There’s no doubt the VIP package was a big factor in gathering the 251 pins.
To pull off a sit-down meal for 296 people right in the middle of the festival floor, the organizers had an elegant solution. By the entrance of the main festival area, they placed four big games such as pool tables. This created a sense of spaciousness and increased the dramatic effect of seeing the GnR line-up. Then they only had to move these 4 big games to the side to magically replace them with all the banquet tables.
Several vendors were at the festival. One could test out and purchase new Stern games, as well as various parts, magazines, electronics, game room furnishings, and more.
Vendor Bernard Loose brought seven of Stern’s latest offerings, some of them right out of the box: Hulk LE, Metallica Pro, Star Trek Pro, X-Men, a custom Avatar, a custom Avengers, and a custom Tron. When I enquired about the absence of AC/DC games at the festival, Mr. Loose said they are so popular he can’t keep them in stock.
The workshops and presentations covered restoration techniques and new products:
Nicolas Manaud, flanked by his brother and associate Timothé Manaud, explained how their new PinSound product is an enhanced replacement soundboard with true stereo support, enabling easy music and voice call customisation. It also adds line-out and headphone connectors.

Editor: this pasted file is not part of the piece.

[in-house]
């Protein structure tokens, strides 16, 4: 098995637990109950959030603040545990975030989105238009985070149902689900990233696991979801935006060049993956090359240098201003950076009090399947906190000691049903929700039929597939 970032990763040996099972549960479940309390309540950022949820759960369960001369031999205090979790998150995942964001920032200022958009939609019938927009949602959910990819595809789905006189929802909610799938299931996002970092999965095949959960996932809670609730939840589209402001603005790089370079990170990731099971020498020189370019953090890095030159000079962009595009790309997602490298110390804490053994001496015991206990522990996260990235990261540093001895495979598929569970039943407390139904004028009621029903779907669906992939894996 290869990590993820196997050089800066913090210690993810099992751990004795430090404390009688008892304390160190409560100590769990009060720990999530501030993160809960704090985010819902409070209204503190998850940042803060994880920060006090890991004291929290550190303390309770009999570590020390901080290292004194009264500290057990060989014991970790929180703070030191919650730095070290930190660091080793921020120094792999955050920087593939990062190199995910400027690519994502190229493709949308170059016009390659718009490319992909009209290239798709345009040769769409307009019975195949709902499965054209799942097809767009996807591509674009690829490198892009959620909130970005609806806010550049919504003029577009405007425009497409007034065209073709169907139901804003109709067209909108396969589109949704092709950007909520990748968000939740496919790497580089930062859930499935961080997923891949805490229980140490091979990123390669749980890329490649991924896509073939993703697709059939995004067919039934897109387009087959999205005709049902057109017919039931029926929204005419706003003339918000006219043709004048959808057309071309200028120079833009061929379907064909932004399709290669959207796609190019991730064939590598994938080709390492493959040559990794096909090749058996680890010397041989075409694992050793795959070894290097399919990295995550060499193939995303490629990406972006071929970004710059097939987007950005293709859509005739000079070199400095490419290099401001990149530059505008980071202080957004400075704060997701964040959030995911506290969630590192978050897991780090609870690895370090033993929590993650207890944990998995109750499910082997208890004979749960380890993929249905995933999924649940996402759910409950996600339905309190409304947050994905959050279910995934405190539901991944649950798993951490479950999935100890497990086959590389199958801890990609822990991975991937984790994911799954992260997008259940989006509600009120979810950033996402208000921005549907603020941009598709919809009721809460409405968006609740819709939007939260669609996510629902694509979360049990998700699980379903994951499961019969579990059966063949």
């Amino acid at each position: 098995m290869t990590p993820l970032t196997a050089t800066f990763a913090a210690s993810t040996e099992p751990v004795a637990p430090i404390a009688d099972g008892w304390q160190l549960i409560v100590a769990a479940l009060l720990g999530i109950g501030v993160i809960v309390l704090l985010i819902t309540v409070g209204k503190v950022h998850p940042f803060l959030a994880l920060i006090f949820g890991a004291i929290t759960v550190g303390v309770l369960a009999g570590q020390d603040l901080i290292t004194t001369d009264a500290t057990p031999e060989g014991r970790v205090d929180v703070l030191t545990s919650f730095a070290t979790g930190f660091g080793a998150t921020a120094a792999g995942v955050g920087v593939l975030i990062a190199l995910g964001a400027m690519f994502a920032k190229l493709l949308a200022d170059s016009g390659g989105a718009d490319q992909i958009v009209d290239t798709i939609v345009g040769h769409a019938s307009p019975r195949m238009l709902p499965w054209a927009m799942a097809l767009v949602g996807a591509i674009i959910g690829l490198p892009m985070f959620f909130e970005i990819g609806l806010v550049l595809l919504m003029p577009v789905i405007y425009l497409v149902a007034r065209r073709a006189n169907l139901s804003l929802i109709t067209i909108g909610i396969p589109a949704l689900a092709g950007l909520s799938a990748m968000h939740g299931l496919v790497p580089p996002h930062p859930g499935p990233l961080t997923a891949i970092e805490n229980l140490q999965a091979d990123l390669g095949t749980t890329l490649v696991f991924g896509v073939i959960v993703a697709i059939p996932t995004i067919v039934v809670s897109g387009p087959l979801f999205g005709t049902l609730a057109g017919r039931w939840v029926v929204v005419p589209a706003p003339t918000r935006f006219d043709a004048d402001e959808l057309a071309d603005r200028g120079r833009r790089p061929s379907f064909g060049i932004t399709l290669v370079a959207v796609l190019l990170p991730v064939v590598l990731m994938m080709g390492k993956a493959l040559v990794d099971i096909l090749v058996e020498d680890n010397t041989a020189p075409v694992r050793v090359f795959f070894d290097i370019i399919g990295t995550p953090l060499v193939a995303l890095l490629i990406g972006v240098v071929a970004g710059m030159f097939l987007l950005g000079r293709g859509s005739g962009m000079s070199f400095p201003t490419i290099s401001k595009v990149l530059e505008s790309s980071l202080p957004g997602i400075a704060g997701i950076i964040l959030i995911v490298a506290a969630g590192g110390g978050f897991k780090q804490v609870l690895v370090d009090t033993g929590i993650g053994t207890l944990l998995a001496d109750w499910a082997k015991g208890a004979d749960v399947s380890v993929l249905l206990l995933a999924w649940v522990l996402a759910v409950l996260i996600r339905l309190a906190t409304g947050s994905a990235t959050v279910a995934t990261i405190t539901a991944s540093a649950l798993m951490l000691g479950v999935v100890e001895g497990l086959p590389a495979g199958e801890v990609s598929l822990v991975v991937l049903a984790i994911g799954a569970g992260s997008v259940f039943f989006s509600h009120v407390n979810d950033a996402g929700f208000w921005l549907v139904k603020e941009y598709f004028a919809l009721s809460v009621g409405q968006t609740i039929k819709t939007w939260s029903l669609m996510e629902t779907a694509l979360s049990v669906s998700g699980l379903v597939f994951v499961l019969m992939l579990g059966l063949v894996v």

The IFPA free-to-enter tourneys also featured prizes for the top-placing woman and child. The main contest was conducted on Saturday with around 100 participants. The games used were: Monster Bash, Creature from the Black Lagoon, The Simpsons Party Pinball, The Wizard of Oz, The Addams Family Gold, Batman - The Dark Knight, Twilight Zone, The Machine - Bride of Pinbot and Goldeneye.
The Sunday IFPA contest was a fun event with offbeat set-ups. The Addams was played with foot controllers, the Simpsons with flipper blinders (a piece of paper), Creech needed reversed hands, Monster Bash had a remote control box, and Twilight was played sitting down while the playfield lights had been deactivated.
Kids also had their own tourneys on both days in different age categories (3-6, 7-9, 10-12). 150 kids participated and everyone won a diploma. The kids pins were set-up near the snack bar area.